“What preparations should one make for children before a cyclone strikes?” asked Durga at a community radio station located in the middle of paddy fields in the coastal village of Vizhuthamavadi, roughly 320 kilometers (km) to the south of Chennai in Tamil Nadu.
Ranjitha, a resident of a nearby village and the radio jockey at this radio station called Kalanjiam Samuga Vanoli, crafted credible answers from the government’s disaster management booklet.
The broadcast covers a radius of approximately 20 km, reaching seven to eight villages of Nagapattinam district. Transmitted at 90.8 megahertz (MHz), the stories are by the community, for the community, building this disaster-prone coastal region’s resilience as India’s vulnerability to extreme weather events increases due to climate change.
Aparna Shukla, the station director, observed, "People don't necessarily understand climate change and the increase in the frequency of extreme events."
After Cyclone Gaja wreaked havoc in the state in November 2018, Shukla with the help of the radio station’s parent NGO, DHAN Foundation, formulated an idea to bring climate change into perspective for the rural communities. "Climate change is in our face, especially if you are in such an area. The impact on livelihood is direct, and the suffering is higher. Many are poor and so, highly vulnerable.” she said.
"Voice of the Vulnerable is a group of rural reporters covering issues of climate change and environment which are usually not reported or spoken about in the community. We are trying to package it and make the voice louder."
The radio station has organized three batches of Voice of the Vulnerable: Community Journalism Workshops since February 2019. Shukla and Ranjitha conducted sessions along with disaster management officials and other experts which attracted numerous participants, with a majority of young females, from Vizhunthamavadi and neighboring villages.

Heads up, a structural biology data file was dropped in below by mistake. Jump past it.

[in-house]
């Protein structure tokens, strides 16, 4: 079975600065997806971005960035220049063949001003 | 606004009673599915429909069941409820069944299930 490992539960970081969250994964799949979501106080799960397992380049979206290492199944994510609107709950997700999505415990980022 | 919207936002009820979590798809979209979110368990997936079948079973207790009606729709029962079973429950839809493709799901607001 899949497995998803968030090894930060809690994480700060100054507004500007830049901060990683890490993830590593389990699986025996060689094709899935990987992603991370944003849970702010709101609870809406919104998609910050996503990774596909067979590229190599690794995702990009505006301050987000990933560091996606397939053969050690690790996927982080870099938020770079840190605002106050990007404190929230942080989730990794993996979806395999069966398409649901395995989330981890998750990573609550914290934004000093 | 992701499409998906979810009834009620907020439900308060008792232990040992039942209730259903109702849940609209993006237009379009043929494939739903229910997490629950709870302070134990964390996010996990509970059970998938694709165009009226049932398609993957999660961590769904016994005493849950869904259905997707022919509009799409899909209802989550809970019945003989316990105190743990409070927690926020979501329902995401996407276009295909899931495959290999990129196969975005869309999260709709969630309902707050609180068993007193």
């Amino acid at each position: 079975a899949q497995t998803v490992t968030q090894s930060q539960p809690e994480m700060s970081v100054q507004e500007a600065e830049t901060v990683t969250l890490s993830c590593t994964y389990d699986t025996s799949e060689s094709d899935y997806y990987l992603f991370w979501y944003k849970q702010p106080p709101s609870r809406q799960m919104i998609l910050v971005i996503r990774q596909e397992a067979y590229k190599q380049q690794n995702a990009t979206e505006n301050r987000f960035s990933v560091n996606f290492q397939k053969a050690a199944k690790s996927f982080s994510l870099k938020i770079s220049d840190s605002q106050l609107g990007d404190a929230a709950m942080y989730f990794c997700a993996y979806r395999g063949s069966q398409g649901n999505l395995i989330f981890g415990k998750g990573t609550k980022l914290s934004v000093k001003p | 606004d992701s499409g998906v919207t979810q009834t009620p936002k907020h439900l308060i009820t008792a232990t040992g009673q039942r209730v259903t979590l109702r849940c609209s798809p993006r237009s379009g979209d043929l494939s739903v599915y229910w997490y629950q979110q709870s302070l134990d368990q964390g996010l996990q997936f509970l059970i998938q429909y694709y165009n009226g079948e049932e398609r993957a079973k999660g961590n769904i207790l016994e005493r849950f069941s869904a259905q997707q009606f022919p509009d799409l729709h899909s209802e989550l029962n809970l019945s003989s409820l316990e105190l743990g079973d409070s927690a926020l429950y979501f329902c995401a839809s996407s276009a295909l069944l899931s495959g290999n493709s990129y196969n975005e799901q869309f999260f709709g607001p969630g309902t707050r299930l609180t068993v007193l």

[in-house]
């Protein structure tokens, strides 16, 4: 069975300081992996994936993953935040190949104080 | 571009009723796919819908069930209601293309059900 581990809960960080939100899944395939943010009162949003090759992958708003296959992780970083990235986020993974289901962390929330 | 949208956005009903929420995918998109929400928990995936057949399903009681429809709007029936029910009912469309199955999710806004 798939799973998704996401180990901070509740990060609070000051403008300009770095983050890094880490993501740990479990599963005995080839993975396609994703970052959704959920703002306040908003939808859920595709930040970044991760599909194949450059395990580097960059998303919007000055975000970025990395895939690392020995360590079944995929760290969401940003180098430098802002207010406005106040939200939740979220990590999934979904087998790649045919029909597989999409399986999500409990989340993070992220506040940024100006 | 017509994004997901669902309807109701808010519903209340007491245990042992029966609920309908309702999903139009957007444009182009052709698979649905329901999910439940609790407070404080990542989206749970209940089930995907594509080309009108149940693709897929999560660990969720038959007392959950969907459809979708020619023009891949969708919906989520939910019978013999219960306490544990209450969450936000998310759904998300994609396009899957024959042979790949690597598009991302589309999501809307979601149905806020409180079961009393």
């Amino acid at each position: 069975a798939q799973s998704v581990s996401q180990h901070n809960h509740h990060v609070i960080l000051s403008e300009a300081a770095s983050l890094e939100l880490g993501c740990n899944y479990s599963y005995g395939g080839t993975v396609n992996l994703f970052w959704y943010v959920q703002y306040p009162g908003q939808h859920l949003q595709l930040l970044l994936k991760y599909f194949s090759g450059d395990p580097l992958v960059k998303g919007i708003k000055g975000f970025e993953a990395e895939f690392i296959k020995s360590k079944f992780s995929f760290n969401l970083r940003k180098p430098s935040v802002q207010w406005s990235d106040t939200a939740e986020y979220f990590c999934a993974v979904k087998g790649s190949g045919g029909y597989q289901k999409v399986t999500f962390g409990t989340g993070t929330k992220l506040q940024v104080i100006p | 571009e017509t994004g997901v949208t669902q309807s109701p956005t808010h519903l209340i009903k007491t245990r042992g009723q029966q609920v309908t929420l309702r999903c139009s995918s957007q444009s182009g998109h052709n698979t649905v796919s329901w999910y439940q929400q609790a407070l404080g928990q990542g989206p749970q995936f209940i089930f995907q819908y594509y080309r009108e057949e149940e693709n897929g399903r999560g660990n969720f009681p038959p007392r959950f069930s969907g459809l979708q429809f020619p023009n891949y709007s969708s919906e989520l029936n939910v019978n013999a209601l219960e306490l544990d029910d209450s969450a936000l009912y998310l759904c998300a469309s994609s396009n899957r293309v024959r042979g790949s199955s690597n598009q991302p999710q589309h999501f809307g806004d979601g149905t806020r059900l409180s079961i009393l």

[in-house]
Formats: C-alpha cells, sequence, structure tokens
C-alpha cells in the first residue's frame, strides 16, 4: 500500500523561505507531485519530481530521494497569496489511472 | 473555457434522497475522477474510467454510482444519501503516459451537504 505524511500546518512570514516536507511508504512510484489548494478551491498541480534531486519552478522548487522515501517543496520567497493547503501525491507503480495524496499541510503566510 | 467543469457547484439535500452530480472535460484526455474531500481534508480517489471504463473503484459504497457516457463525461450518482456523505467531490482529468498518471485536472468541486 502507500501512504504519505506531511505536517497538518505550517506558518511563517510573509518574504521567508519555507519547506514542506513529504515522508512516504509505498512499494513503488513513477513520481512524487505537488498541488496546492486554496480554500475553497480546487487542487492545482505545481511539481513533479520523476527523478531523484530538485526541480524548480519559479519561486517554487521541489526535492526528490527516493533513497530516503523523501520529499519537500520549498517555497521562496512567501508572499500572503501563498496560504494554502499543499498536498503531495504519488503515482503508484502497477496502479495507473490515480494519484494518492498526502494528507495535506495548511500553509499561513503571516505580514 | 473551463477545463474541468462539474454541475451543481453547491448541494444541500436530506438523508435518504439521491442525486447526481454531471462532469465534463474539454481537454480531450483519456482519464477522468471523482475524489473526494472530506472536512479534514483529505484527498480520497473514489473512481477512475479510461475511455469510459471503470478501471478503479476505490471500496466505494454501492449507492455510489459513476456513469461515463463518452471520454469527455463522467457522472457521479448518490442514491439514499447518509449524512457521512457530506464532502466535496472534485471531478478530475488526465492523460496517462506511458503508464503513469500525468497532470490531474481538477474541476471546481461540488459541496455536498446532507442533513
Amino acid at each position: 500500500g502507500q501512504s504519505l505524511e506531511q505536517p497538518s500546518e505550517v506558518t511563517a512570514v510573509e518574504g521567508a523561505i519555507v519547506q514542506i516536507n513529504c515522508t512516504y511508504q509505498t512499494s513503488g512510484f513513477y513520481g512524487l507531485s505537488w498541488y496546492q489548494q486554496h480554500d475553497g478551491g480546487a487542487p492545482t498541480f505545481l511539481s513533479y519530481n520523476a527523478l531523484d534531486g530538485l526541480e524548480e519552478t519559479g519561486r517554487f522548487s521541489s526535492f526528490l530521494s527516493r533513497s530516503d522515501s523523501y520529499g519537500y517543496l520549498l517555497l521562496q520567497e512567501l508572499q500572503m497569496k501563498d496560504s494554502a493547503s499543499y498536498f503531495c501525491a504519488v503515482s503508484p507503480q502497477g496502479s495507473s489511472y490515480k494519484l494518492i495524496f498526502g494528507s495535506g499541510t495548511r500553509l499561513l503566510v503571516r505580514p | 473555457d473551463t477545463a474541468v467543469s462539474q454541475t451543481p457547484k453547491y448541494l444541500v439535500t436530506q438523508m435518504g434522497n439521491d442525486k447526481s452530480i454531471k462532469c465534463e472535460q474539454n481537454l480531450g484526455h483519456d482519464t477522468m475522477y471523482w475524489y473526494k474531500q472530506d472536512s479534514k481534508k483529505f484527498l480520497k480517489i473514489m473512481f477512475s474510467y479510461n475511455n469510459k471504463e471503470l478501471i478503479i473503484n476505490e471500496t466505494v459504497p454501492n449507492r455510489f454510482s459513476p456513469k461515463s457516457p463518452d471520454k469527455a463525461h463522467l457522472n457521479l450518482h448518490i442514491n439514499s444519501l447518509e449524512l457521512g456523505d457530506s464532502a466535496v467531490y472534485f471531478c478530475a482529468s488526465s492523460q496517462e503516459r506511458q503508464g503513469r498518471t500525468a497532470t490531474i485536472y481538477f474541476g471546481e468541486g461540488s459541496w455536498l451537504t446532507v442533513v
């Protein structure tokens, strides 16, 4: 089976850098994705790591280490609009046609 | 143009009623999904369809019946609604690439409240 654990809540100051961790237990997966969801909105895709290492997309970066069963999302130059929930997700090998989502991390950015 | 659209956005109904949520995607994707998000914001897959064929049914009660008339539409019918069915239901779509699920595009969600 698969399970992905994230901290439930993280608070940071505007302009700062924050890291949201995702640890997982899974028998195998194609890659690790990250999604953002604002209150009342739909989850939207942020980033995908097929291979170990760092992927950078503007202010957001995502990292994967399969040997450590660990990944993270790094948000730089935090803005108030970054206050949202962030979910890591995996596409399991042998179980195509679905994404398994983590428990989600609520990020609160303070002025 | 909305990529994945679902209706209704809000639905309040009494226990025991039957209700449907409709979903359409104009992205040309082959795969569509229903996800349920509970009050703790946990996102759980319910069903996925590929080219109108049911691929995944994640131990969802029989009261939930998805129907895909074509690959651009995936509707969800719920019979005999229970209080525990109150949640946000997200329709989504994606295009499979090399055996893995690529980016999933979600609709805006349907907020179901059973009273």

The station now has around 25 active community journalists, most of whom are between 15 to 25 years of age. "We ask volunteers to report what they care for," said Shukla.
Twenty four year old Kaviarasu, with an inclination towards agricultural and solution-based stories, interviewed an organic farmer about his practices. 20-year-old Kanaimuzhi reported about excessive groundwater extraction using borewells in her locality. Some focused on the issues of rising salinity in the soil and water damaging crops post-disasters while one spoke to a farmer who grew timber-intensive trees as an option for insurance in the time of need.
As Ranjitha pointed to each device in the 110 square foot room, she said, "We have a basic setup to do live or recorded shows: transmitter, audio mixer, some mics, and a filter. Usually, we go to the field and use our phones for interviews. We can't expect people to come here. Also, some natural coastal sounds are good too!"
The initiative also enables the voices of the vulnerable to be amplified in print. "We will distribute a newsletter called Coastal Watch with these stories amongst the community, village authorities, and district officials,” said Shukla.
The workshop's banner in the station's veranda sets the backdrop to the vulnerability of the communities:
We took our boats into the ceaseless waves.
Without any rest, to catch fish.
Our body was fatigued, but we were joyful.
We returned to the shore to meet our kin.
But there were neither people nor huts.
Where did you take them?
(Translated from a Tamil poem written by the volunteers)
Vinod Pavarala, community radio expert and UNESCO Chair on Community Media at the University of Hyderabad, said "Community radio has a basic philosophy of empowering marginalized people. So, it is attuned to disaster management for the vulnerable section of society.”
He added that “a formal information exchange protocol is essential between community radio stations and district government bodies” for stations to get credible information to disseminate, and for officials to get accurate information from the ground up in the time of crisis.
Kalanjiam Samuga Vanoli, located three kilometres from the shore, was the state's first community radio station established in 2008, as a means to rehabilitate communities after the 2004 Indian Ocean tsunami. It helped transmit weather alerts and other preparatory messages before Gaja, and also provided rehabilitation services after the disaster.
But funding and sustainability are still some of the issues for the radio station.
The next workshop is expected to attract new faces and a higher number of women. "If the community is not listening to all our shows, at least the volunteers take away something new and start a dialogue in their homes and neighborhood," said Shukla.